Suu Kyi has spent part of the WEF—whose rather immodest motto proclaims how it is “committed to improving the state of the world”—patiently fielding starstruck attendees. These are the kind of people who normally might show little inclination for hero worship. When five national leaders—Indonesian President Susilo Bambang Yudhoyono, Thai Prime Minister Yingluck Shinawatra, Vietnamese Prime Minister Nguyen Tan Dung, Laotian Prime Minister Thongsing Thammavong and Bahraini Prime Minister Prince Al Khalifa—spoke the day before Suu Kyi did, the audience engaged in a fair amount of diversionary smartphone tip-tapping. (Those leaders, it must be admitted, did not give the most dynamic of speeches.) At one point, as Suu Kyi walked from her speech to the press conference, a trio of Thai women fell to their knees, like supplicants in front of a deity. “My heart is beating so fast,” said one WEF participant, as she asked a question of Suu Kyi.
(READ: Burma’s first lady of freedom.)
But Suu Kyi has also spent a fair amount of time at the WEF acting as a student—a remarkable role for someone so respected. She attended a panel about the evolving politics of East Asia, nodding along as a U.S. Senator made one point and the ASEAN Secretary-General another. The next day, she caught other equally wonky sessions. At a forum dinner, she chatted with Indonesia’s Trade Minister Gita Wirjawan, who comes from a country that has made a successful and rapid transition from a military-dominated quasi-dictatorship to a multiparty democracy. At the panel I moderated on East Asia’s security landscape, she slipped in quietly—although the WEF had made sure to reserve her a seat in the front row. Would she like to contribute anything to the discussion? “Frankly, I’ve done a rather lot of talking recently,” she said. “What I’d really like to do is listen and learn.” At a press conference, she repeated that sentiment. “I’ve learned a lot,” she said. “I believe in the learning process.”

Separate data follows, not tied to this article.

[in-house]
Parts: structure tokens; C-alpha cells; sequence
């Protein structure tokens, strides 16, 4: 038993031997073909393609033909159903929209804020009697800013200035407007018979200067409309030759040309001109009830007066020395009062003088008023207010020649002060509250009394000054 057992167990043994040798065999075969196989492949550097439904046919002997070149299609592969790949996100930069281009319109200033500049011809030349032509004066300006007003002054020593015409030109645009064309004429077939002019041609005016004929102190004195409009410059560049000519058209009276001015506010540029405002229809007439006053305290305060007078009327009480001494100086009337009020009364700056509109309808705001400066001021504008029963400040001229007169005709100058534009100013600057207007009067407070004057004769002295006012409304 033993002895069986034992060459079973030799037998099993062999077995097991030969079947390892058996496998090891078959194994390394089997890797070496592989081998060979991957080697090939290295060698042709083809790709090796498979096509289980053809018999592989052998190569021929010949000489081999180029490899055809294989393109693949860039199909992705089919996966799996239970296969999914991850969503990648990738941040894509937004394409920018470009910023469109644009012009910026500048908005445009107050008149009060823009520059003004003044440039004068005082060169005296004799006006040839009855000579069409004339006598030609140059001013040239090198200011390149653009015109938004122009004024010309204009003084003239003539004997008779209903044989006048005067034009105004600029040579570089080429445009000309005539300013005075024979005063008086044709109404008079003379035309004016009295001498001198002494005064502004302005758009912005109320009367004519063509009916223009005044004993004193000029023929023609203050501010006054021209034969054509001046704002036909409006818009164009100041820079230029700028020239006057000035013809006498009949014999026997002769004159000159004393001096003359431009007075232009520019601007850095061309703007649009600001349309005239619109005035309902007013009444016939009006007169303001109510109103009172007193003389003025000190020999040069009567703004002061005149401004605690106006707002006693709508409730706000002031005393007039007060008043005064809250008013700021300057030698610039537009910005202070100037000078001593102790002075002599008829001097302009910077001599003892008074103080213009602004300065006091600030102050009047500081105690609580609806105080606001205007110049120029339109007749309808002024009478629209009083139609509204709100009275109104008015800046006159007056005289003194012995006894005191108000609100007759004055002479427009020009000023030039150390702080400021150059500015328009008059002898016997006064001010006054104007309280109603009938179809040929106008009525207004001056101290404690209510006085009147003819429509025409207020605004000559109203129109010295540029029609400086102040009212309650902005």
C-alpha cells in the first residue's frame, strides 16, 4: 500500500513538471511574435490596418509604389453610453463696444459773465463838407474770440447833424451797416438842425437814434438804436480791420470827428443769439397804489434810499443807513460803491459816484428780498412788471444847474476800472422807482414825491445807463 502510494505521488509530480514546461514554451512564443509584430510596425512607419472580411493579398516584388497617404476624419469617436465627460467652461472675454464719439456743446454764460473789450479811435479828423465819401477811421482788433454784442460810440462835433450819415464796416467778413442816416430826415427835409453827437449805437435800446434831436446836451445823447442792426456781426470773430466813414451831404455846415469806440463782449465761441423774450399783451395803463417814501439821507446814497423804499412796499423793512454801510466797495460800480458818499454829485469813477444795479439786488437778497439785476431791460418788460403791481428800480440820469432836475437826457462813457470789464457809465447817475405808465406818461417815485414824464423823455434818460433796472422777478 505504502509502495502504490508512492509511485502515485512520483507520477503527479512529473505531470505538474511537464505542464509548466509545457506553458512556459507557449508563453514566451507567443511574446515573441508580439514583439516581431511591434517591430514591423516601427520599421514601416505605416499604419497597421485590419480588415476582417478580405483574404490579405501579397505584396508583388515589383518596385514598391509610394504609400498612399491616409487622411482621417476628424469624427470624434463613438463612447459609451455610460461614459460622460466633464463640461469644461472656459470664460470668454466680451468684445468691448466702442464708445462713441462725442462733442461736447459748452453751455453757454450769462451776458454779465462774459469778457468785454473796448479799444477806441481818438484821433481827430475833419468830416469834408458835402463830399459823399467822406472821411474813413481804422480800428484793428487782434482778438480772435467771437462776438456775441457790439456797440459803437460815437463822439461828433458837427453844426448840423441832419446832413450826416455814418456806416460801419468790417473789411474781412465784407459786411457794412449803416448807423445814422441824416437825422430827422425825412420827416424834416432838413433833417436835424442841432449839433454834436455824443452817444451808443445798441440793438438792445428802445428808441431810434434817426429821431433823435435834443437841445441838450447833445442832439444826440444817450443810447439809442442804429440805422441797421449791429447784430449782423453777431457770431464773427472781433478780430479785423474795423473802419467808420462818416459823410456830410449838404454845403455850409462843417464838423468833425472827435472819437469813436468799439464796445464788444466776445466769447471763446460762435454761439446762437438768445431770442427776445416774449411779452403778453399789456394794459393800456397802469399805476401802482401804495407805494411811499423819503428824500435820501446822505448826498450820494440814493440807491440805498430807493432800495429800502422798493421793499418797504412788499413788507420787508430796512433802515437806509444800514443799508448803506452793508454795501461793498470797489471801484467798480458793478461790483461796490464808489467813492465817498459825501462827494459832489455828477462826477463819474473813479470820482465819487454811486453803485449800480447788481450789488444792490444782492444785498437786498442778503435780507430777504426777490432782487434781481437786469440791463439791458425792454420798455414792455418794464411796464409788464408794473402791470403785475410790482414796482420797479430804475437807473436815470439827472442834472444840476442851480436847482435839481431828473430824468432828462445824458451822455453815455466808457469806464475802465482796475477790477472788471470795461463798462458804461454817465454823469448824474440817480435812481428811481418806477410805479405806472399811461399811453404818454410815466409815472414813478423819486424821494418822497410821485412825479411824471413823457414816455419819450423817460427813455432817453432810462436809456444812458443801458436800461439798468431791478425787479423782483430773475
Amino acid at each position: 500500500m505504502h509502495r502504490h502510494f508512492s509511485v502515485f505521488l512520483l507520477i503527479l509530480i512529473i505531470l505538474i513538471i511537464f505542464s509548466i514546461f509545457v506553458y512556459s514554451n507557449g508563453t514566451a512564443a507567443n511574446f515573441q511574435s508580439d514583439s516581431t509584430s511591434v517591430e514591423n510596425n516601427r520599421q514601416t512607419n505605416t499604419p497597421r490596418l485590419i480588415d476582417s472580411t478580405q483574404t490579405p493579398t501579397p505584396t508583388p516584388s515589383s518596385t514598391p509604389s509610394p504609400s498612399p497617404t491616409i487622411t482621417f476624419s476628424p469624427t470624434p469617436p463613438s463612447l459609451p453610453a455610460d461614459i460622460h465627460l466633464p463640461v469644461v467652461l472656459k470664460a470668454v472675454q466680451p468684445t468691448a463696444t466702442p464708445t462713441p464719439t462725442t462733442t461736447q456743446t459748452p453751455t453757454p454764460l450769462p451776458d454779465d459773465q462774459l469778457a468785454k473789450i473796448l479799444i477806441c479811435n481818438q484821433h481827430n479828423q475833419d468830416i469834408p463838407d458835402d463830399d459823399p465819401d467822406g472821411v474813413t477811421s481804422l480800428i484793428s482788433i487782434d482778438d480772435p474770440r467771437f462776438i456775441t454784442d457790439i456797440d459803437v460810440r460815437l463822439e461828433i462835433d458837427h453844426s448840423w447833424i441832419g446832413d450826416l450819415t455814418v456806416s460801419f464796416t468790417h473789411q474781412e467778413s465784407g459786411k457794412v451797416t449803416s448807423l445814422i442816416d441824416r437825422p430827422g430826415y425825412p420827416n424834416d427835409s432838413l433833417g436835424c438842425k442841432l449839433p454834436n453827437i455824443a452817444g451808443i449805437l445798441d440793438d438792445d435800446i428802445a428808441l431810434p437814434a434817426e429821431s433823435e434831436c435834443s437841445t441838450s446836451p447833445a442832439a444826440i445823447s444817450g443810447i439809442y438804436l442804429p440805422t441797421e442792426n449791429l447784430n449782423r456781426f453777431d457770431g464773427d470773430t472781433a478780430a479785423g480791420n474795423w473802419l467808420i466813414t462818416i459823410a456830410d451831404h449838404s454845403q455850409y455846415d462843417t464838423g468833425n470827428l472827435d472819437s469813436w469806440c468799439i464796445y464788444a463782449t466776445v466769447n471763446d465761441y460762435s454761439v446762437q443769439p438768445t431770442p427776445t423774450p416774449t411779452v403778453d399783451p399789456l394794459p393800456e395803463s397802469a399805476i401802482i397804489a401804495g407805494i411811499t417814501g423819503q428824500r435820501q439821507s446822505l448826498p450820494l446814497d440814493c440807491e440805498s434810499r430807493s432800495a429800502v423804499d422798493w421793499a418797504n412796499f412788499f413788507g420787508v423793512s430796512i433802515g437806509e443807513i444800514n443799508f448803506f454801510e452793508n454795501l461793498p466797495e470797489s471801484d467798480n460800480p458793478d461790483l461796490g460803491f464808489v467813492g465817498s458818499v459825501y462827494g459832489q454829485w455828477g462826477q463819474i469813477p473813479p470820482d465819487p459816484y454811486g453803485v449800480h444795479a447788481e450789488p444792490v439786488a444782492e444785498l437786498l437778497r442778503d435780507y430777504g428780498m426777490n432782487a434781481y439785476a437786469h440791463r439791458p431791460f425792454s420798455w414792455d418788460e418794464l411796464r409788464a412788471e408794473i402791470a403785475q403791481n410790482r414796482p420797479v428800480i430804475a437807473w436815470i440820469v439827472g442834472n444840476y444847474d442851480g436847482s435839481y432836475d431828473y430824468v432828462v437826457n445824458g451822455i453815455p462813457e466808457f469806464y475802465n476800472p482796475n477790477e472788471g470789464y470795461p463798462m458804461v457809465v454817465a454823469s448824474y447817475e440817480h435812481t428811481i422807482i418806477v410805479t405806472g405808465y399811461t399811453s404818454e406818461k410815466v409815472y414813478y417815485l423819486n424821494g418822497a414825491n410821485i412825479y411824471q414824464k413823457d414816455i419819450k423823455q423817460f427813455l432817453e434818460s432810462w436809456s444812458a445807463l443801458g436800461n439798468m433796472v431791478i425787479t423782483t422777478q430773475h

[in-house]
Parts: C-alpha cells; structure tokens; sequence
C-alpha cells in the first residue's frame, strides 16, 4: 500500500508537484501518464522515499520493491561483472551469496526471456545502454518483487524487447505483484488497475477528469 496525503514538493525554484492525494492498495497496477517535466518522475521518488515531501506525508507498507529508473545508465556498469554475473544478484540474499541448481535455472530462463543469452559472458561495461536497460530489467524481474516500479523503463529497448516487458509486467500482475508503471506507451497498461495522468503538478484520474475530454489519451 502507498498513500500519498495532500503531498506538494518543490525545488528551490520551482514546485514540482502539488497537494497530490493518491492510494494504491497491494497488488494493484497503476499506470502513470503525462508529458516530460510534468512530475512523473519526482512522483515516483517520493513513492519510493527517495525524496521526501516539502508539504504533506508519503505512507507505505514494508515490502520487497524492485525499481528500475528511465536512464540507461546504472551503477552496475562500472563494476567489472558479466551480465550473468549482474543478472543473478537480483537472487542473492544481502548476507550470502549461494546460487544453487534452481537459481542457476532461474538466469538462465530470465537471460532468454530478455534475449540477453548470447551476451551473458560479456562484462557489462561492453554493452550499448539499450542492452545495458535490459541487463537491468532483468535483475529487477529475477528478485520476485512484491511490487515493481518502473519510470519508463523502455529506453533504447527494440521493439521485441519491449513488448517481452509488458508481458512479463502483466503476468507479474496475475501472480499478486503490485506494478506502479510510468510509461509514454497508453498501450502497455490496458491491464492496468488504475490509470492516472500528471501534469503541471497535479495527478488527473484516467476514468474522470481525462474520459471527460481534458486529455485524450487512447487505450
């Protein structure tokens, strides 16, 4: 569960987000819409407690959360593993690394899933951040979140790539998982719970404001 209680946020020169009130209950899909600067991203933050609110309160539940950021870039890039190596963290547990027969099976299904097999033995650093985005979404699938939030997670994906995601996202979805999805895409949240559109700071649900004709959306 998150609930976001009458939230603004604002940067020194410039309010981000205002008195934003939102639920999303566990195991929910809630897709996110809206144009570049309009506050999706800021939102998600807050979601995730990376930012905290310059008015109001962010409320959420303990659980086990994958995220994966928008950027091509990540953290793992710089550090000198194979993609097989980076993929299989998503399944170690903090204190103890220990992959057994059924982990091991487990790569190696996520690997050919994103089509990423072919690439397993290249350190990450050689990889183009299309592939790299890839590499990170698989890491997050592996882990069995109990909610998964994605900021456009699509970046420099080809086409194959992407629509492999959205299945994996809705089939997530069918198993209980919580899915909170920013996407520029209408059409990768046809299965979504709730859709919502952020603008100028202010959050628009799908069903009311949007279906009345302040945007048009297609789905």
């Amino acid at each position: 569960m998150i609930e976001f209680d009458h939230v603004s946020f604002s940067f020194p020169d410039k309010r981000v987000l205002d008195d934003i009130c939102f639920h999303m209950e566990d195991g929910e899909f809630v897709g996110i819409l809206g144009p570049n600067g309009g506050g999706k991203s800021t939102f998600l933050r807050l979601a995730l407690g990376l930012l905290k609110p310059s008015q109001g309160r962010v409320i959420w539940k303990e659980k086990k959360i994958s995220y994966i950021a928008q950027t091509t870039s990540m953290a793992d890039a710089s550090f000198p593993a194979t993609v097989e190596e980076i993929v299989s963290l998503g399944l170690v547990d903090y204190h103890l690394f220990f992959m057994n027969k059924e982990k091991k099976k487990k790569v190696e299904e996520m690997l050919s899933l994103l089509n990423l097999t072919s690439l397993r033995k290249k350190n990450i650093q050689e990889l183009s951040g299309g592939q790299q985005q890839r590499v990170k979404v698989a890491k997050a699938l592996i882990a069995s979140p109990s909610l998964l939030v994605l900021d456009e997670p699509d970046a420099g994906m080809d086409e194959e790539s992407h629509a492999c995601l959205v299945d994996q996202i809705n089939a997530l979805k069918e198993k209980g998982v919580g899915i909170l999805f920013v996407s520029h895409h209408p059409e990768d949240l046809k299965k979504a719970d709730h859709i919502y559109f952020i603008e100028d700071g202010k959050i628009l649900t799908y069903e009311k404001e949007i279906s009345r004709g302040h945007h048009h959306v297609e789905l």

There were, however, moments of personal reflection. When asked how she survived the long years of detention, Suu Kyi gave a simple if powerful answer. Her mother, she said, had instilled in her a sense of duty and discipline. That was what carried her through.
And asked what she thought as she landed in a foreign country after 24 years in Burma, Suu Kyi described how the pilot of the plane from Rangoon to Bangkok was “so very kind” and offered her a seat in the cockpit upon descent. The lights of the Thai capital blazed below. Suu Kyi said she had been to New York, to London, to other places with brighter lights long ago. Thirty years before, Bangkok and Rangoon would not have been that different when it came to their glow in the night sky. “This time I was completely fascinated by the lights because I had just left a Burma suffering from electricity cuts,” she said. Indeed, protests have erupted in recent days in Rangoon and Mandalay because of the chronic power shortages in a country awash in power generation potential. Then came headmistress Suu’s teachable moment, leavened by a dash of humor that enchanted the audience. “What went through my mind,” she said of that moment before she made her historic landing in Thailand, “was, ‘We need an energy policy.’”